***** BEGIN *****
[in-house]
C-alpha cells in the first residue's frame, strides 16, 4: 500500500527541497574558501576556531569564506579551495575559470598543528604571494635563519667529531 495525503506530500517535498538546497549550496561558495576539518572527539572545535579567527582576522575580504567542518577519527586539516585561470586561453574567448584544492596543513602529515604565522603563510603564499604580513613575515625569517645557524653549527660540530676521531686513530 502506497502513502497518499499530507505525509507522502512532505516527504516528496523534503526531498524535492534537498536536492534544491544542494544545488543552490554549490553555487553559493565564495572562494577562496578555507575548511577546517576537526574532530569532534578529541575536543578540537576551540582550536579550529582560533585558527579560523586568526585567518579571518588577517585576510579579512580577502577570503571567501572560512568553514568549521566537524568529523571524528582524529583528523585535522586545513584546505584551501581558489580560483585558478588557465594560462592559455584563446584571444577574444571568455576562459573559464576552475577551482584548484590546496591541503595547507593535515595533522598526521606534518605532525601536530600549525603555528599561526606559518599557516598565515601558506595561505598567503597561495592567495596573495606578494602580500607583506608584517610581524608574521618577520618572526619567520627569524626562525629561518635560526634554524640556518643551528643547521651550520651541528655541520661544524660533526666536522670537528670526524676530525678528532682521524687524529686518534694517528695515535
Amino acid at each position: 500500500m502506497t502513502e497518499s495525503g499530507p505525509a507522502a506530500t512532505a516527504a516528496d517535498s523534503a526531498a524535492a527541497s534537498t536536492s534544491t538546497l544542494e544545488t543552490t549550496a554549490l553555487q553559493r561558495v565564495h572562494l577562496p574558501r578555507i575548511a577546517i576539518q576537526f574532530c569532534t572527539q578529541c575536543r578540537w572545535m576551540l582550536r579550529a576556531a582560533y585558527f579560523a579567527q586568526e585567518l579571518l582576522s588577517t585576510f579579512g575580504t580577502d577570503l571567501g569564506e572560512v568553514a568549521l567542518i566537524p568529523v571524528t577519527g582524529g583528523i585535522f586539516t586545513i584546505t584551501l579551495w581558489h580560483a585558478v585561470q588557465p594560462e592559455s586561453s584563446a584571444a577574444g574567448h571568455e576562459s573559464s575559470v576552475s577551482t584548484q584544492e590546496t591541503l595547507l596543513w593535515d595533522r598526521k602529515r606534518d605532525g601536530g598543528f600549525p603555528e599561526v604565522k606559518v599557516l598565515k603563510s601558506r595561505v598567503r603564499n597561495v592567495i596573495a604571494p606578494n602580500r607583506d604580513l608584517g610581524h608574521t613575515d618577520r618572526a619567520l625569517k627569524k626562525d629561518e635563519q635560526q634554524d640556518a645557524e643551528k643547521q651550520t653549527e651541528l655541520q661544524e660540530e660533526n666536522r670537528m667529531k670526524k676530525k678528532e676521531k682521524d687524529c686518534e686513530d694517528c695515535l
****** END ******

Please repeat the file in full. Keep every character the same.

[in-house]
C-alpha cells in the first residue's frame, strides 16, 4: 500500500527541497574558501576556531569564506579551495575559470598543528604571494635563519667529531 495525503506530500517535498538546497549550496561558495576539518572527539572545535579567527582576522575580504567542518577519527586539516585561470586561453574567448584544492596543513602529515604565522603563510603564499604580513613575515625569517645557524653549527660540530676521531686513530 502506497502513502497518499499530507505525509507522502512532505516527504516528496523534503526531498524535492534537498536536492534544491544542494544545488543552490554549490553555487553559493565564495572562494577562496578555507575548511577546517576537526574532530569532534578529541575536543578540537576551540582550536579550529582560533585558527579560523586568526585567518579571518588577517585576510579579512580577502577570503571567501572560512568553514568549521566537524568529523571524528582524529583528523585535522586545513584546505584551501581558489580560483585558478588557465594560462592559455584563446584571444577574444571568455576562459573559464576552475577551482584548484590546496591541503595547507593535515595533522598526521606534518605532525601536530600549525603555528599561526606559518599557516598565515601558506595561505598567503597561495592567495596573495606578494602580500607583506608584517610581524608574521618577520618572526619567520627569524626562525629561518635560526634554524640556518643551528643547521651550520651541528655541520661544524660533526666536522670537528670526524676530525678528532682521524687524529686518534694517528695515535
Amino acid at each position: 500500500m502506497t502513502e497518499s495525503g499530507p505525509a507522502a506530500t512532505a516527504a516528496d517535498s523534503a526531498a524535492a527541497s534537498t536536492s534544491t538546497l544542494e544545488t543552490t549550496a554549490l553555487q553559493r561558495v565564495h572562494l577562496p574558501r578555507i575548511a577546517i576539518q576537526f574532530c569532534t572527539q578529541c575536543r578540537w572545535m576551540l582550536r579550529a576556531a582560533y585558527f579560523a579567527q586568526e585567518l579571518l582576522s588577517t585576510f579579512g575580504t580577502d577570503l571567501g569564506e572560512v568553514a568549521l567542518i566537524p568529523v571524528t577519527g582524529g583528523i585535522f586539516t586545513i584546505t584551501l579551495w581558489h580560483a585558478v585561470q588557465p594560462e592559455s586561453s584563446a584571444a577574444g574567448h571568455e576562459s573559464s575559470v576552475s577551482t584548484q584544492e590546496t591541503l595547507l596543513w593535515d595533522r598526521k602529515r606534518d605532525g601536530g598543528f600549525p603555528e599561526v604565522k606559518v599557516l598565515k603563510s601558506r595561505v598567503r603564499n597561495v592567495i596573495a604571494p606578494n602580500r607583506d604580513l608584517g610581524h608574521t613575515d618577520r618572526a619567520l625569517k627569524k626562525d629561518e635563519q635560526q634554524d640556518a645557524e643551528k643547521q651550520t653549527e651541528l655541520q661544524e660540530e660533526n666536522r670537528m667529531k670526524k676530525k678528532e676521531k682521524d687524529c686518534e686513530d694517528c695515535l